At a macroeconomic level, human capital is crucial for economic development of countries. At a microeconomic level, 150 million people worldwide face financial catastrophe due to medical expenditure. An estimated 7 percent of India’s population is pushed into poverty each year due to medical expenses. Several countries are now moving towards improving access to health care and reducing cost of private health care by providing public insurance.

But the entire purpose of public health insurance is defeated when a sizable population does not sign up. Health insurance is also rendered worthless if people do not have access to health care facilities.


The Tata Centre for Development, in collaboration with the University of Chicago and the Government of Karnataka, conducted a randomized control trial that examined the impact of India’s previous government-run program—Rashtriya Swasthya Bima Yojana (RSBY)—on the health and financial security of roughly 50,000 people in Karnataka.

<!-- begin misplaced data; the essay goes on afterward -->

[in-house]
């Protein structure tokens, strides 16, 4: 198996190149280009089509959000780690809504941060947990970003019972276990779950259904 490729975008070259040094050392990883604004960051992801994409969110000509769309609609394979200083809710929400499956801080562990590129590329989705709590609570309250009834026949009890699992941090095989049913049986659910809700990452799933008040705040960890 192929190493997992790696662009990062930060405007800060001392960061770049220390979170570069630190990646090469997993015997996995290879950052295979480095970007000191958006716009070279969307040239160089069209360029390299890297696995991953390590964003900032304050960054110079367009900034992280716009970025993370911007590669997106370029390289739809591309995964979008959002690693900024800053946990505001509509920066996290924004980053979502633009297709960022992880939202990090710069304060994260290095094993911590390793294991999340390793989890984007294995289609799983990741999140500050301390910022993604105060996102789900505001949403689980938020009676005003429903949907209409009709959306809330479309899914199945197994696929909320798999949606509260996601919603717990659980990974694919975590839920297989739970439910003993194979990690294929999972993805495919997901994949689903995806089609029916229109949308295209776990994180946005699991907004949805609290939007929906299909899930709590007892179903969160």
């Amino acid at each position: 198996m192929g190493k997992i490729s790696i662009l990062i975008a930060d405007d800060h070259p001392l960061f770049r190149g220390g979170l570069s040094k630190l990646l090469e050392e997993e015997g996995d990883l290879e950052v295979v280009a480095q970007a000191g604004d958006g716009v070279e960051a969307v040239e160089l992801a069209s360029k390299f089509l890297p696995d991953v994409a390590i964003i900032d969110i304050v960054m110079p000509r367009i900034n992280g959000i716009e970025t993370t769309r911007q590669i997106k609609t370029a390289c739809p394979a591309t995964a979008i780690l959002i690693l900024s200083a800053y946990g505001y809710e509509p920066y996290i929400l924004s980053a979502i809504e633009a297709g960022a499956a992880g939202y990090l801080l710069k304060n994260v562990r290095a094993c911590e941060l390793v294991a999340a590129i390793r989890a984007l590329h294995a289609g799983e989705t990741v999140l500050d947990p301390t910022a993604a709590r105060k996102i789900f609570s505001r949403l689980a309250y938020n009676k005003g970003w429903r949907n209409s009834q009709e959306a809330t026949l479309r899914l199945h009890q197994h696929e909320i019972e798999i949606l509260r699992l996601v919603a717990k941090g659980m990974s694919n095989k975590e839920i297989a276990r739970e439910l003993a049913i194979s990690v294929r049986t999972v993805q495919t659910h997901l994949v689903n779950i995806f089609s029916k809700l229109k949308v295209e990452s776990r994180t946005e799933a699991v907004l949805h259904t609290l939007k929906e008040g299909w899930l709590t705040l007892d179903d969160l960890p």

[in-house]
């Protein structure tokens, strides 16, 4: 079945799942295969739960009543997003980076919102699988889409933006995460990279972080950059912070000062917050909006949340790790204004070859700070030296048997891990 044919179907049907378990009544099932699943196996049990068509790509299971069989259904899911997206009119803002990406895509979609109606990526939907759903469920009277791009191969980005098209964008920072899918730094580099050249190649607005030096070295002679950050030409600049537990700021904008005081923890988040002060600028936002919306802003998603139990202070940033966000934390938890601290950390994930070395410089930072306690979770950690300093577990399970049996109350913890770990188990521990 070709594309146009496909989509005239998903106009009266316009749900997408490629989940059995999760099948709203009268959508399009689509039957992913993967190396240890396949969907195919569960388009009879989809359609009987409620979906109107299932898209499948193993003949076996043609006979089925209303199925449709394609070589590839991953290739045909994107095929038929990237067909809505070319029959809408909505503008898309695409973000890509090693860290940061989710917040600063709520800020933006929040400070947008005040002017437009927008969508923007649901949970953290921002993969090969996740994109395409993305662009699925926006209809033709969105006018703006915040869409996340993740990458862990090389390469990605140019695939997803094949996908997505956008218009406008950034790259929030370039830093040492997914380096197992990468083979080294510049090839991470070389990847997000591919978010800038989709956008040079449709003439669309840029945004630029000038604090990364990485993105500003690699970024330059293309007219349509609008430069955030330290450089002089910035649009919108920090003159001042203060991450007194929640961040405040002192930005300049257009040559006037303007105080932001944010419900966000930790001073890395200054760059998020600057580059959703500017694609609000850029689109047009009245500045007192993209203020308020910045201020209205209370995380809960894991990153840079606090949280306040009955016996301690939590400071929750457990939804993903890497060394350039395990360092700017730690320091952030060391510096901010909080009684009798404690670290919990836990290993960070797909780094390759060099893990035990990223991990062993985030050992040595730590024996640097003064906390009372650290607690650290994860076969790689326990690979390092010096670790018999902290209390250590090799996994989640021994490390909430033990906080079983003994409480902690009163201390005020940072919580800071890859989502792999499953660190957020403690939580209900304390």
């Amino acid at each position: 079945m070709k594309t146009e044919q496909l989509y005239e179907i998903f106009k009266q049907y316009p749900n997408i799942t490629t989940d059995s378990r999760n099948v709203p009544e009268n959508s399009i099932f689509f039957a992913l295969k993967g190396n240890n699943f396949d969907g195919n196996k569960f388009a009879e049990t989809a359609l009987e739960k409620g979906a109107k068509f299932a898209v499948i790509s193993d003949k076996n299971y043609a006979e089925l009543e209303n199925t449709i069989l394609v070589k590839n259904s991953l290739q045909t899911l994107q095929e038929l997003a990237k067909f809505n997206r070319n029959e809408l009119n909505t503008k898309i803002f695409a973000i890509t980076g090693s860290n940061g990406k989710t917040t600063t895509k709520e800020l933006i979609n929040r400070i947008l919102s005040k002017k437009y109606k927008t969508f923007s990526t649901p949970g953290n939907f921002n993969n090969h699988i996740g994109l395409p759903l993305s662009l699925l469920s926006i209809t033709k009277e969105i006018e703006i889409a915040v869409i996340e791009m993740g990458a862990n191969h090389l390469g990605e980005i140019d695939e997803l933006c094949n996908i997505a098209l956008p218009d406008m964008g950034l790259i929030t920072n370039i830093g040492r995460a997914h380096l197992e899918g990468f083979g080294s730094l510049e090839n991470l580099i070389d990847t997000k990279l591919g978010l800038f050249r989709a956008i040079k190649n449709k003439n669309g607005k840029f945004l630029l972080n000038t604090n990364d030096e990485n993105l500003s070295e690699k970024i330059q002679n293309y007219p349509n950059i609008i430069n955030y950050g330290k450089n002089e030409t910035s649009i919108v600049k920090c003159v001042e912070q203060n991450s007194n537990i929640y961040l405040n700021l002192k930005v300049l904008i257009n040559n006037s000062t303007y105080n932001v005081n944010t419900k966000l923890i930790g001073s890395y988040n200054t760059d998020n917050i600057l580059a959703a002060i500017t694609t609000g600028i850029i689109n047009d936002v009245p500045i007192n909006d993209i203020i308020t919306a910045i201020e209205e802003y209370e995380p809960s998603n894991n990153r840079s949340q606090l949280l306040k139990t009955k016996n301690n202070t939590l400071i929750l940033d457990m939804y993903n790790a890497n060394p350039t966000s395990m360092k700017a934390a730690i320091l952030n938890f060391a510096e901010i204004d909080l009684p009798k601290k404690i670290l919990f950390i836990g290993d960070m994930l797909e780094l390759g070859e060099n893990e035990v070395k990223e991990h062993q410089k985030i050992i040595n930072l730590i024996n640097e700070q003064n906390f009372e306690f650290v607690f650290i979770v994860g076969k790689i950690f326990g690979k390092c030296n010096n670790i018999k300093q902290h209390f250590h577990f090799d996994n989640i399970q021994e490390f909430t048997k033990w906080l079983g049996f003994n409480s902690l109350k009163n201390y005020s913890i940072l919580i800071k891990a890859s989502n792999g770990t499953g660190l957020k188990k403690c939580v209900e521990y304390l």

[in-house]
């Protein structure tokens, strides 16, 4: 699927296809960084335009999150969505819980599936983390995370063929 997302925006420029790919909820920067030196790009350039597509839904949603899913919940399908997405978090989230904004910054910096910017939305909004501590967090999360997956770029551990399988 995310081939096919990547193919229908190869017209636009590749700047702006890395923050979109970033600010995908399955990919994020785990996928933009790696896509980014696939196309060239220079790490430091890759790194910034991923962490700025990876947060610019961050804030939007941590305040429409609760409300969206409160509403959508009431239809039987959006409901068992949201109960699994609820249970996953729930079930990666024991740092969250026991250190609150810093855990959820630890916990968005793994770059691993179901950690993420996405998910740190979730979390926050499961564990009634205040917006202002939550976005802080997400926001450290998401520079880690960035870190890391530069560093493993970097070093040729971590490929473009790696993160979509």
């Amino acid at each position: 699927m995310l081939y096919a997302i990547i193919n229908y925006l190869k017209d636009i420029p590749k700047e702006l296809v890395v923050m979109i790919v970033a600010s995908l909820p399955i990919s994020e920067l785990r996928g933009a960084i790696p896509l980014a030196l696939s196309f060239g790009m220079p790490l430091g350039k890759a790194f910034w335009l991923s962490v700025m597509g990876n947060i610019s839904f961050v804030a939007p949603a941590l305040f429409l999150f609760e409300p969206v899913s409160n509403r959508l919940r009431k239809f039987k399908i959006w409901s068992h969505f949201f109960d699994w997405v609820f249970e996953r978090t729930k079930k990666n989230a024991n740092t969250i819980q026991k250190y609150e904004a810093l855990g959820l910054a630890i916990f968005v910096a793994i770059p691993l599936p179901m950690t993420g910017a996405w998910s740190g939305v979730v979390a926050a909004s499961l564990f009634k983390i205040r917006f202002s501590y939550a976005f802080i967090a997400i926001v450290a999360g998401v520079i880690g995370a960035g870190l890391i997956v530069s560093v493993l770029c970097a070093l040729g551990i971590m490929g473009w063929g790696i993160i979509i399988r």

The study has direct relevance for Pradhan Mantri Jan Arogya Yojana (PMJAY)—also known as Modicare—which covers up to 500 million poor and near-poor Indians for up to Rs. 500,000 (US$7,000) in hospital expenses. Important lessons for PMJAY emerged from the study.

It became evident that the success of such an ambitious health insurance program hinges on three primary factors: whether people sign up for the service, whether they use it, and whether hospitals participate.

The team has briefed Indu Bhushan, CEO of PMJAY, and is now directly working with the government, suggesting ways to encourage enrolment and help ensure a successful roll-out.


The research has recommended putting more effort on information and education campaigns. Besides reducing paperwork and hassle costs for beneficiaries—PMJAY—according to the research findings, must ensure that hospitals have functioning payment systems and do not turn away patients.

Besides addressing demand and supply issues, sound financing and a strong data infrastructure are also important. According to the research team, for a financing scheme like PMJAY, it is important to get the data backbone right, without which claims can’t be tracked and paid, and without which the plan runs the risk of failing.